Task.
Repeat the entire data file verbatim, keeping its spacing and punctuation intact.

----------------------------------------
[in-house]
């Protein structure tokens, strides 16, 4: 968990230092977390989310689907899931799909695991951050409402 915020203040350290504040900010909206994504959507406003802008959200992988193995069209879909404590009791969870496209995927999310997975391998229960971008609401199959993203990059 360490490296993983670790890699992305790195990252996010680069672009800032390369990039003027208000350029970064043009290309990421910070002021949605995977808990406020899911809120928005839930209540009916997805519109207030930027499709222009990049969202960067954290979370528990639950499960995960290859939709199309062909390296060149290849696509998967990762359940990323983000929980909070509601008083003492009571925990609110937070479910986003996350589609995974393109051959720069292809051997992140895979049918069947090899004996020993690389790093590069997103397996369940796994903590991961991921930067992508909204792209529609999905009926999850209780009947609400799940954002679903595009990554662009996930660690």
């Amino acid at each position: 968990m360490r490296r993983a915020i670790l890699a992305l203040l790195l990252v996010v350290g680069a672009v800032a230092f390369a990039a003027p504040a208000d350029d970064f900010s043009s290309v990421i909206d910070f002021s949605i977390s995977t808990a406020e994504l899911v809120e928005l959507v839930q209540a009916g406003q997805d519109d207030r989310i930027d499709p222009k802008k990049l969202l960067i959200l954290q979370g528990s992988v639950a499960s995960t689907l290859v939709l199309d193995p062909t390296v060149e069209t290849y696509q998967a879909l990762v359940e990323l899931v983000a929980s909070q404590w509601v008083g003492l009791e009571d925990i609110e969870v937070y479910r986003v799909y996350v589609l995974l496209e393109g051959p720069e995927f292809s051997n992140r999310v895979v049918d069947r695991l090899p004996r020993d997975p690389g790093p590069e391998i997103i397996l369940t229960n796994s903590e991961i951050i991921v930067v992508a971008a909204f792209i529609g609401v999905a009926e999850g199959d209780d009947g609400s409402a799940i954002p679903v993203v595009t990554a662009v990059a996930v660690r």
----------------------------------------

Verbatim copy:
[in-house]
């Protein structure tokens, strides 16, 4: 968990230092977390989310689907899931799909695991951050409402 915020203040350290504040900010909206994504959507406003802008959200992988193995069209879909404590009791969870496209995927999310997975391998229960971008609401199959993203990059 360490490296993983670790890699992305790195990252996010680069672009800032390369990039003027208000350029970064043009290309990421910070002021949605995977808990406020899911809120928005839930209540009916997805519109207030930027499709222009990049969202960067954290979370528990639950499960995960290859939709199309062909390296060149290849696509998967990762359940990323983000929980909070509601008083003492009571925990609110937070479910986003996350589609995974393109051959720069292809051997992140895979049918069947090899004996020993690389790093590069997103397996369940796994903590991961991921930067992508909204792209529609999905009926999850209780009947609400799940954002679903595009990554662009996930660690």
């Amino acid at each position: 968990m360490r490296r993983a915020i670790l890699a992305l203040l790195l990252v996010v350290g680069a672009v800032a230092f390369a990039a003027p504040a208000d350029d970064f900010s043009s290309v990421i909206d910070f002021s949605i977390s995977t808990a406020e994504l899911v809120e928005l959507v839930q209540a009916g406003q997805d519109d207030r989310i930027d499709p222009k802008k990049l969202l960067i959200l954290q979370g528990s992988v639950a499960s995960t689907l290859v939709l199309d193995p062909t390296v060149e069209t290849y696509q998967a879909l990762v359940e990323l899931v983000a929980s909070q404590w509601v008083g003492l009791e009571d925990i609110e969870v937070y479910r986003v799909y996350v589609l995974l496209e393109g051959p720069e995927f292809s051997n992140r999310v895979v049918d069947r695991l090899p004996r020993d997975p690389g790093p590069e391998i997103i397996l369940t229960n796994s903590e991961i951050i991921v930067v992508a971008a909204f792209i529609g609401v999905a009926e999850g199959d209780d009947g609400s409402a799940i954002p679903v993203v595009t990554a662009v990059a996930v660690r």